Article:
Building people power for
climate & energy justice

Duke University Fracked Gas Power Plant

Click to enlarge our March 2017 newspaper ad

Click to enlarge our March 2017 newspaper ad

NC WARN applauds Duke University President Richard Brodhead’s decision on April 11 to delay consideration by the Board of Trustees of the proposed fracked gas power plant that Duke Energy wants to build on campus. Read the University’s announcement here and media coverage here. The announcement came after a special subcommittee of the campus sustainability committee submitted its report on the plant proposal to the University administration.

If attempts to build the plant resume, NC WARN looks forward to regaining a constructive dialogue with the University – one that includes the Durham community’s voices as important stakeholders.

Background

In May 2016, Duke University announced it was considering a partnership with Duke Energy to build a 21-megawatt natural gas-burning power plant on the Duke campus. As our October 2016 press statement explains, the campus would be a guinea pig for a national scheme to build fracked gas power plants with climate-wrecking emissions on campuses.

NC WARN met with Duke University officials beginning in July 2016, presenting them with information on the dangers of natural gas and discussing alternatives. In October, we sent a report titled Analysis of and Alternatives to the Proposed Duke University Natural Gas-Fired CHP Plant to Duke University President Richard Brodhead.

We followed that up in November with a letter refuting misinformation about the project, and a request in December to be included in the stakeholder process.

In January 2017, we sent a supplemental letter and technical analysis showing that the pollution control equipment proposed by Duke Energy for the plant would allow 10 times as much nitrogen oxide (NOx) to be emitted as best-in-class NOx control equipment used at other gas plants.

Duke Energy has filed for approval of the plan by the NC Utilities Commission, but the details of the contract remain to be worked out and approved by the University. NC WARN will intervene in the case at the Commission (see our Motion to Intervene).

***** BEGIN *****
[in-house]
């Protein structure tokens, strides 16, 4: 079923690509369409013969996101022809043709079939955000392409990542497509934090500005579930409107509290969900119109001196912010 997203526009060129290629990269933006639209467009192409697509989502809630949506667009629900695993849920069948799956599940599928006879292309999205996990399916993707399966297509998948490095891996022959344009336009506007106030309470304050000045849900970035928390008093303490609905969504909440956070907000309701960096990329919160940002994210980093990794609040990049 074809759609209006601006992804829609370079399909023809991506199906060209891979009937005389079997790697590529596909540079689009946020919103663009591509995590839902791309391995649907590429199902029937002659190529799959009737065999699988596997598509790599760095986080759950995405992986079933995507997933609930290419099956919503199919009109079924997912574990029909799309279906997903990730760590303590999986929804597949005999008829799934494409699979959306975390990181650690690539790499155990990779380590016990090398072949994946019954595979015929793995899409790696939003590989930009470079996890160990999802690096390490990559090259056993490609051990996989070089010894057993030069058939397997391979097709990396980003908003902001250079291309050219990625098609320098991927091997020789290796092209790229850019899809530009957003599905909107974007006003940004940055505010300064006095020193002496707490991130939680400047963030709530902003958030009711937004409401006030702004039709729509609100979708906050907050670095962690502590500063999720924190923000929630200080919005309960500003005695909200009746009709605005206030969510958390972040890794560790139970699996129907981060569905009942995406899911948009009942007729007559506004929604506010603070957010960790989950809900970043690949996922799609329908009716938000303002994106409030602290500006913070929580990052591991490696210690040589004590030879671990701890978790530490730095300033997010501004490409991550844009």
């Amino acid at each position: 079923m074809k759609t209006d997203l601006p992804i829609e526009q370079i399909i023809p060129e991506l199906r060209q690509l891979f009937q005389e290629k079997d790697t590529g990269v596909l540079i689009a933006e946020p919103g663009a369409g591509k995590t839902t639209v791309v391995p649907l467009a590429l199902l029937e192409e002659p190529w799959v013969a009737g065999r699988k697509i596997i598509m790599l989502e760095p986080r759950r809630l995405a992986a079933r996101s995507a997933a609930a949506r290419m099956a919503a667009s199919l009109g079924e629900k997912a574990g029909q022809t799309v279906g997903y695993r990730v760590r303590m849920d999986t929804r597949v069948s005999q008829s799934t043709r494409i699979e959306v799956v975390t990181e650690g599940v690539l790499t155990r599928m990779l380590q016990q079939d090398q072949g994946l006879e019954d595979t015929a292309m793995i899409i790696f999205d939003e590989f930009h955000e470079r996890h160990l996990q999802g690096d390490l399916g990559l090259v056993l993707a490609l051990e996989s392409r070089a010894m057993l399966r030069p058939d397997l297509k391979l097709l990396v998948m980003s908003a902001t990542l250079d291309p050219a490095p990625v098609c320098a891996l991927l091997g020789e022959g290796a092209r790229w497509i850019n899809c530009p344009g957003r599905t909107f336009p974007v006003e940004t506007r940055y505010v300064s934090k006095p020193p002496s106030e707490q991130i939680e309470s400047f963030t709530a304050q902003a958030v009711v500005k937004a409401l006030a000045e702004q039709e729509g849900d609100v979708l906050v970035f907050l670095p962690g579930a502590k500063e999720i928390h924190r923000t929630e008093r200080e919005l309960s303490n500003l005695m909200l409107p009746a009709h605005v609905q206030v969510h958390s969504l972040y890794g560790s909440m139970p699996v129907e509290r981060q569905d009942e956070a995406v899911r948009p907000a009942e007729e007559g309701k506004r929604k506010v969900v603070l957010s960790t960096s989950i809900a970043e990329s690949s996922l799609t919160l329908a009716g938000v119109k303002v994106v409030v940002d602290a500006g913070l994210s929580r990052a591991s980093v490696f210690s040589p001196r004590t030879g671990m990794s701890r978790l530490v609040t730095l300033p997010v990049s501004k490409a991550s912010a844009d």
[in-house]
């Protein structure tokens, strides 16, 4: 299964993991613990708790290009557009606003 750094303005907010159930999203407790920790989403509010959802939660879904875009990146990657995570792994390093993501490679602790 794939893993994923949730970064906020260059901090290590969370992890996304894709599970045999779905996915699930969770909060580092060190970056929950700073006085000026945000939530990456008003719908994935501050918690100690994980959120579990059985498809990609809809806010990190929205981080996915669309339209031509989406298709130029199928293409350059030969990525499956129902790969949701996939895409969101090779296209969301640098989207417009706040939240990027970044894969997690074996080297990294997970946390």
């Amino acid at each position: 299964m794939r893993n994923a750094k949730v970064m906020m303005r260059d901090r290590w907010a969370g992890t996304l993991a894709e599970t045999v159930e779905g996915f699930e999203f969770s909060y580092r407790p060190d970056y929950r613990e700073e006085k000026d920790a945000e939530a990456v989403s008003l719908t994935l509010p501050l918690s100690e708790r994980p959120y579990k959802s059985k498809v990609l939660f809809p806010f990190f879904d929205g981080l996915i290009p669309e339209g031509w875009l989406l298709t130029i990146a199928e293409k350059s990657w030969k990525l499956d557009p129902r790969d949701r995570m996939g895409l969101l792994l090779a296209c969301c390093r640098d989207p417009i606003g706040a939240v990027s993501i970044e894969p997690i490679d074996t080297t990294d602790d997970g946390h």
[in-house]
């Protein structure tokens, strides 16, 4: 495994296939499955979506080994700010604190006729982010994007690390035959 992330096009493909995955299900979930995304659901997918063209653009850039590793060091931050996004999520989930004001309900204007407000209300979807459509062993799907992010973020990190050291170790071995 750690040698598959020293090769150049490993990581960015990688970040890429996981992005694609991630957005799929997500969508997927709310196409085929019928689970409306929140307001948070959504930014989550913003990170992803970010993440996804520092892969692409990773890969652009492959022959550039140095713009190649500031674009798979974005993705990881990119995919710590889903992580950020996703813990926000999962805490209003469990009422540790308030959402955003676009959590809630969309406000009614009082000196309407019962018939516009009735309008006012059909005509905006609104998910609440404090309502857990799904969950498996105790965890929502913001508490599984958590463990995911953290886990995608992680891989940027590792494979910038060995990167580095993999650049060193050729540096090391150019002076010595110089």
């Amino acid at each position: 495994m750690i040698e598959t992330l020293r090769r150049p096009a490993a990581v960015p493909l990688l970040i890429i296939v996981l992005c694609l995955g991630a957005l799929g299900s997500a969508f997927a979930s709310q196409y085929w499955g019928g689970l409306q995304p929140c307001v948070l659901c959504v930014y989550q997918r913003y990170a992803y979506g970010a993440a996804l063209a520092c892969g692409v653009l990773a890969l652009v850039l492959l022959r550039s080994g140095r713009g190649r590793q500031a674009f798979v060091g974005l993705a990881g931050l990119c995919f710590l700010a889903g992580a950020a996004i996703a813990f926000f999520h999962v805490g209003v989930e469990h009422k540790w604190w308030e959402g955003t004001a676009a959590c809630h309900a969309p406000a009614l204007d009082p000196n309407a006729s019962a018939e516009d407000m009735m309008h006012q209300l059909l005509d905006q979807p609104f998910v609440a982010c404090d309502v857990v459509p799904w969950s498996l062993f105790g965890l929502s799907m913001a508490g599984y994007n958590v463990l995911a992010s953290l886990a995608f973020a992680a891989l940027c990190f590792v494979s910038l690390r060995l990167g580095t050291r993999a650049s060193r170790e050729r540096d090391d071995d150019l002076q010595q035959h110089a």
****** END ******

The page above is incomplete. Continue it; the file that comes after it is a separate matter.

The Commission had scheduled a public hearing and an evidentiary hearing on the plant for January 2017, but on December 1, Duke Energy asked the Commission to delay the hearings to early summer. The University requested more time after receiving significant student and public objections to the plan.

In March, four former deans of Duke’s Nicholas School of the Environment published an op-ed opposing the plant and NC WARN called called “flagrant foul” on Duke for its secretive decision-making process.

On April 11, the University announced it would not put the plant to a vote by its Board of Trustees in May as had been planned.

Duke Energy has plans to build such plants at other universities as well. A similar proposal at Clemson University is also encountering resistance. We will continue to urge Duke University to go clean instead of becoming the poster campus for an industry scheme to create profit centers at universities. We’re pushing for a transparent path the campus and community can be proud of. As it becomes clear that the climate crisis is being driven by methane emissions from the fracking boom, humanity badly needs Duke’s leadership.

Take Action!

  1. Email President Brodhead directly at president@duke.edu and tell him to ditch Duke Energy’s gas scheme.
  2. If you have connections to Duke University, please contact us.

Resources:
Read media coverage here
Listen to January 19 commentary on WCHL
NC WARN’s report to Duke University President Richard Brodhead
NC WARN’s letter to President Brodhead refuting misinformation about the project
NC WARN letter to President Brodhead urging inclusion of all stakeholders
NC WARN supplemental technical analysis regarding excessive NOx emissions
Duke University web page about the plant
Report by Duke Univ. Sustainability Committee subcommittee, April 7, 2017
University announcement of 4/11/17 regarding 2nd delay
Duke Energy’s request for approval to the NC Utilities Commission
NC WARN Motion to Intervene at NCUC

Menu